JOHN MARSHALL,AP College Football Writer
SCOTTSDALE, Ariz. (AP) — There might not be anything wild going on at the Buffalo Wild Wings Bowl.
Well, at least not on offense.
In its first season with a new name, the bowl could have a decidedly defensive feel when TCU and Michigan State meet at Sun Devil Stadium on Dec. 29.
“Both teams have outstanding defenses,” Michigan State coach Mark Dantonio said. “But you never know how games are going to play out.”
Oklahoma and Iowa were locked in a defensive struggle in last year’s game, then known as the Insight Bowl, before the Sooners pulled away for a 31-14 victory.
This one could be even lower-scoring.
Playing the nation’s fifth-toughest schedule, Michigan State (6-6) finished the regular season fourth in total defense, allowing 273.2 yards per game. The Spartans finished 10th in scoring defense, giving up 16.3 points per game.
TCU (7-5) was 18th nationally in total defense, allowing 332 yards per game, and held six of its 12 opponents to season-low scoring while giving up 23.8 points per game.
It has to keep up in the bowl game, right? Well, not everyone agrees on that.
“I’ve always said be careful what you wish for, what you talk about, because it usually changes when you give two teams a month to prepare for a ballgame,” TCU coach Gary Patterson said. “They said when I played in the Rose Bowl it was going to be a scoring fest. It ended up 21-19. For us, we want to find a way to win the ballgame.”
TCU had an up-and-down first season in the Big 12.
Playing more true freshmen (16) than seniors (11), the Horned Frogs won their first four games, then lost three of four, including a 56-53 shootout in triple overtime to Texas Tech.
TCU bounced back to beat West Virginia in double overtime in another wild game to become bowl eligible, then picked up another big win by beating Texas in Austin on Nov. 24 before closing out the season with a 24-17 loss to Oklahoma.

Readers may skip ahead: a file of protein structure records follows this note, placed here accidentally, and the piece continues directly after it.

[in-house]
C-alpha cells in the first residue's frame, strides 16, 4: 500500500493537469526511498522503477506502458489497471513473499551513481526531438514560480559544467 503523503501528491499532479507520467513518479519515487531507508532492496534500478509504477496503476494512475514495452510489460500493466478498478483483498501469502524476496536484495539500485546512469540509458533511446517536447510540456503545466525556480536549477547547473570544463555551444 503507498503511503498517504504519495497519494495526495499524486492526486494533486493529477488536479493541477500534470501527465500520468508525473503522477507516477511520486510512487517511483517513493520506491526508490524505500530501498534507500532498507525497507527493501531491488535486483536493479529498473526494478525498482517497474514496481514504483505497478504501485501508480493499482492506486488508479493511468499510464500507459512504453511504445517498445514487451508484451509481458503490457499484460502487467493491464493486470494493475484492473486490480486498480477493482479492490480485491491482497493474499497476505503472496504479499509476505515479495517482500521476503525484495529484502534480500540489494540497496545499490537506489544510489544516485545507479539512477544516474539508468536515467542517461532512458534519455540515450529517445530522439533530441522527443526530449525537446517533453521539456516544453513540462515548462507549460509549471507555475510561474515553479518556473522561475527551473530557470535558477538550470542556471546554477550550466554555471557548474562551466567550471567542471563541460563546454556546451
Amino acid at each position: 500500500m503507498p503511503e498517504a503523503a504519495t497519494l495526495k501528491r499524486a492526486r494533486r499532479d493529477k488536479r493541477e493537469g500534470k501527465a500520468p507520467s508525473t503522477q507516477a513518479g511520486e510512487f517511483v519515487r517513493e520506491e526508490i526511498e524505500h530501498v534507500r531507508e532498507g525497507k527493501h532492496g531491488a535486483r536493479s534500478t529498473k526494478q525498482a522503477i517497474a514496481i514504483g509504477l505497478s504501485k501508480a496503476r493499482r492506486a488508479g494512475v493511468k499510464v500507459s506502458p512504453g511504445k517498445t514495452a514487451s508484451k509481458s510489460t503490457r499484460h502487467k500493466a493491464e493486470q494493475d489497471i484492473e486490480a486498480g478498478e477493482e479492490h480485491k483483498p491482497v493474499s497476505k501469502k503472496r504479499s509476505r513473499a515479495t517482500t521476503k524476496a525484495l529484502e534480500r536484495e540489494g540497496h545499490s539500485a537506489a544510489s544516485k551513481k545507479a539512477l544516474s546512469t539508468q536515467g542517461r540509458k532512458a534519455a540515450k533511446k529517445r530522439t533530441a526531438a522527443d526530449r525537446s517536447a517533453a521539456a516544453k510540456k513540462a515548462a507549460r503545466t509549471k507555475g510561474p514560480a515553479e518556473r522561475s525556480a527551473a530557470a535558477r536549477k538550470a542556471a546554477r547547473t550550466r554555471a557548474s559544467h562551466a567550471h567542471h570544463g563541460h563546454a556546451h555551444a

TCU finished 4-5 in the Big 12 but is headed to a bowl for the eighth straight season. That’s not half bad considering the Frogs had to use freshman Trevone Boykin at quarterback after Casey Pachall left the school to enter an inpatient rehabilitation facility in early October.
“Obviously, (Boykin) got us back to a bowl game, which was something that was a concern from the beginning anytime you make that kind of change,” Patterson said.
The Spartans also got off to a solid start. Their only loss in their first four games was to Notre Dame, which will play in the national championship on Jan. 7.
Michigan State went up and down after that, losing five of its final eight games.
The problem for the Spartans was pulling out close games. Their five losses in the Big Ten were by a combined 13 points, leaving them precariously close to missing out on the postseason.
Needing a win in its final game, Michigan State pulled it out, powering past Minnesota for a 26-10 win Nov. 24 to earn its eighth bowl appearance since 2001.
“The main thing when you look at our football team, we’ve got to finish, there’s no question about that,” Dantonio said. “But we can play. The margin of victory has been very, very narrow for either party, whether you’re playing us or we’re playing you.”
They could be in for another one in the desert against TCU.
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